Polar Loop vs Fitbit Flex:
The Insider Look with Reviews & Comparisons
Both are top-rated, and also the creme’ de la creme’ of the fitness world. They are both from two fitness tracking companies that have recently been in a head-to-head battle of supremacy and technology dominance.
Both offer almost similar features, or at least have performance specs that overlap.
What’s more, the two tech gizmos are marked at almost the same price point. Which once again really does very little to help with the indecisiveness should you find yourself at crossroads on which brand to carry home.
So the big question is; which tracker carries the day when the two are placed at a head-to-head comparison column?
Well, let’s find out!
Round one of this duel is fueled by analyzing the features that both trackers bring to the table.
Starting with the Flex, it allows you the luxury of tracking your steps, your daily rate of burning calories, distance covered and, of course, cumulative active minutes.
Instead of a heads up display, you get a system of Penta LEDs on its face that act as an alternative goal tracking system.
This way, you can set your daily goal and these LEDs will come to life to give you a rough idea of your expected percentage for that day. For instance, 3 LEDs lighting up implies a 60% target.
Far from that, the Flex comes fitted with an integrated auto sleep function that kicks in immediately you lay down to rest.
It does not call for any user interaction to activate it and while at it, you can set a silent alarm ( in the form of a vibration function ) to wake you up.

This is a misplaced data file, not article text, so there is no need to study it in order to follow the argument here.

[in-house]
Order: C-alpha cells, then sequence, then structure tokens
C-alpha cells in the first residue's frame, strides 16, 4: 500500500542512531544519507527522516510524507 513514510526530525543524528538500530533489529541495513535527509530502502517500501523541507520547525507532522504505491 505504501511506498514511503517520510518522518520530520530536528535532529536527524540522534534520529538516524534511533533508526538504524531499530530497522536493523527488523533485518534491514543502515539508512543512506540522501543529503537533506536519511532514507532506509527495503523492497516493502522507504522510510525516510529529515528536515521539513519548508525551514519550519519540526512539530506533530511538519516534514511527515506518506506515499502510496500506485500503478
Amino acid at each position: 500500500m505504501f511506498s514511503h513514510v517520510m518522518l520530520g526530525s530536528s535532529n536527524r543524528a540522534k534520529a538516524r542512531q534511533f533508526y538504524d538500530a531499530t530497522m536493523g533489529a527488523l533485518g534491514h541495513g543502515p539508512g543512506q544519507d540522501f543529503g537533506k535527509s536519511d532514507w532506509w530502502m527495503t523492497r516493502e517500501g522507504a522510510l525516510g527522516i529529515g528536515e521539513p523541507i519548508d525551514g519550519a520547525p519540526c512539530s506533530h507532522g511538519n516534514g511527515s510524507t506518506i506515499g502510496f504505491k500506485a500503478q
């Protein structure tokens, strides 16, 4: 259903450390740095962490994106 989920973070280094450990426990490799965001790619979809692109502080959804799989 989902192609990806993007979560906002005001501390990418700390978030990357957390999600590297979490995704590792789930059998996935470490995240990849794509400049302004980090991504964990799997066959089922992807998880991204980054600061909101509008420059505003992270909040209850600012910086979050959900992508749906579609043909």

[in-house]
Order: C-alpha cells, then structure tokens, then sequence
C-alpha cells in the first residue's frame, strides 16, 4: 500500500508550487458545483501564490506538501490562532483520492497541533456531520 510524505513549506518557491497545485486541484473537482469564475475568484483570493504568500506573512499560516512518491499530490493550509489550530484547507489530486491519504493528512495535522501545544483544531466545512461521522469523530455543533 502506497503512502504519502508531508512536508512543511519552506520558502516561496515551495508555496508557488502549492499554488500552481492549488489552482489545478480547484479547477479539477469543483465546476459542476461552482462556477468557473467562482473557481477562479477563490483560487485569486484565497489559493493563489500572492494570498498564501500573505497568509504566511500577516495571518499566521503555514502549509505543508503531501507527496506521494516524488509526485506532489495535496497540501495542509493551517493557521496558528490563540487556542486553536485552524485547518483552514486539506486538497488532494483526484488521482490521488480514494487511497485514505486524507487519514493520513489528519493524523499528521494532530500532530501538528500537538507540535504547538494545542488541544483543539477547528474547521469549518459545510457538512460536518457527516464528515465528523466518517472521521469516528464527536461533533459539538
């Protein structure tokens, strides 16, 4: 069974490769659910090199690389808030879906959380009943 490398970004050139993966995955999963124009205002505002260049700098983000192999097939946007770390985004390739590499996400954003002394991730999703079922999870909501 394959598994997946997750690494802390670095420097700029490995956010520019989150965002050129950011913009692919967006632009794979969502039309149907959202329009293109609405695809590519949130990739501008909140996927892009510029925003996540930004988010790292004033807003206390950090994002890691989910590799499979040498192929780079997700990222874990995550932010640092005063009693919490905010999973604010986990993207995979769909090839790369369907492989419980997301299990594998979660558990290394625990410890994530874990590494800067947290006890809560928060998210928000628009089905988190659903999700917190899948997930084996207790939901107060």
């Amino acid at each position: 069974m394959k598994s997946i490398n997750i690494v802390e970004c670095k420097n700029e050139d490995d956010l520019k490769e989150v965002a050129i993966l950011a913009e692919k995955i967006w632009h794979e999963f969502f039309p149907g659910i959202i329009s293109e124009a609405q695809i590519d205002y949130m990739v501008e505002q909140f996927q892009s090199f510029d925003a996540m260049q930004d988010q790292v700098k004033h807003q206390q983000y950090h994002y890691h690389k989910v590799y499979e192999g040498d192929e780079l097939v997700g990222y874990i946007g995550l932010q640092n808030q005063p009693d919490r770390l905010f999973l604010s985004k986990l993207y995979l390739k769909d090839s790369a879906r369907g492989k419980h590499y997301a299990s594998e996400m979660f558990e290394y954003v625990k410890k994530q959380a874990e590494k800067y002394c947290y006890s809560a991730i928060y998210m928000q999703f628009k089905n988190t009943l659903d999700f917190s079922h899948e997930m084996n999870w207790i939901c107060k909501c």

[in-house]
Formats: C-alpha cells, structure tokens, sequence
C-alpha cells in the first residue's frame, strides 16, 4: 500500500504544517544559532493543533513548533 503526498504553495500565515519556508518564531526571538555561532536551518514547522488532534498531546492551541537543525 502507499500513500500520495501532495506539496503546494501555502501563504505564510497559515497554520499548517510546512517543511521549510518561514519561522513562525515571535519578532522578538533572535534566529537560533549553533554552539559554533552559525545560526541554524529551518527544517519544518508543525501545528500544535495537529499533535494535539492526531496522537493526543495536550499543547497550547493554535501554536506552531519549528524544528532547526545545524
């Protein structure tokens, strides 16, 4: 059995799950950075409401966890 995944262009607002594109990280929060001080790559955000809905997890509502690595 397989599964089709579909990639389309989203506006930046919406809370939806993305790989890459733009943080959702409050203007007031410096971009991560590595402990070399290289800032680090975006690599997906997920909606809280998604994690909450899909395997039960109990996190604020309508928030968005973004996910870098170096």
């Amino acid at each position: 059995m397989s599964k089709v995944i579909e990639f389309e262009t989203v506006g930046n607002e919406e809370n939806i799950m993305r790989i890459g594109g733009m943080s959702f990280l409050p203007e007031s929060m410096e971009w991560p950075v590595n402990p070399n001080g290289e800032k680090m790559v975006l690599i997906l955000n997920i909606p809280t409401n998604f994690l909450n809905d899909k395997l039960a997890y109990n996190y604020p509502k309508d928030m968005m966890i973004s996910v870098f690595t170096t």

As far as synchronisation goes, Flex is compatible with Bluetooth and as well supports iOs and Apple devices.
It is fairly waterproof ( up to 1 ATM ) and thus rugged enough to be both sweat and splash resistant. You should, however, shy away from fully submerging it if you want it to last you a while.
- Track steps, distance, calories burned and active minutes
- Ultra-thin, removable tracker hides in bands, pendants and bangles, The Fitbit Flex 2 wristband is made of a flexible, durable elastomer material similar to that used in many sports watches. It also has a surgical-grade stainless steel clasp
- Swim-proof for tracking swimming, life-proof for wear in the ocean, shower, pool and beyond
- SmartTrack automatically recognizes select workouts and records them to your Fitbit app; Get call and text notifications on your wrist with unique vibration patterns and color-coded LED lights
- Automatically track how long and how well you sleep, and set a silent alarm to wake with a small vibration; An LED display lights up when you get calls, texts and Reminders to Move, and shows you how close you are to your daily goal with a simple tap.
Like its rival above, the Polar Loop utilizes a LED heads up display ( that only lights up in red ) in place of a more helpful LCD screen.
From here, you can view your progress bar and track your daily fitness goal as well as read helpful messages that are displayed periodically.
The loop’s tracking prowess is pegged on the total number of steps taken plus the distance covered in the process.
It can, however, also track up to 5 separate present activities, be it cycling, running, walking, swimming or jogging. Speaking of swimming, the polar loop is fully waterproof, unlike the Fitbit Flex.
To up its game and also set a pace for other competitors, Polar saw it fit to equip the Loop with an inactivity alarm that goes off after the user has been inactive for some time.
And this is, of course, adjustable and controllable to reflect one’s schedule.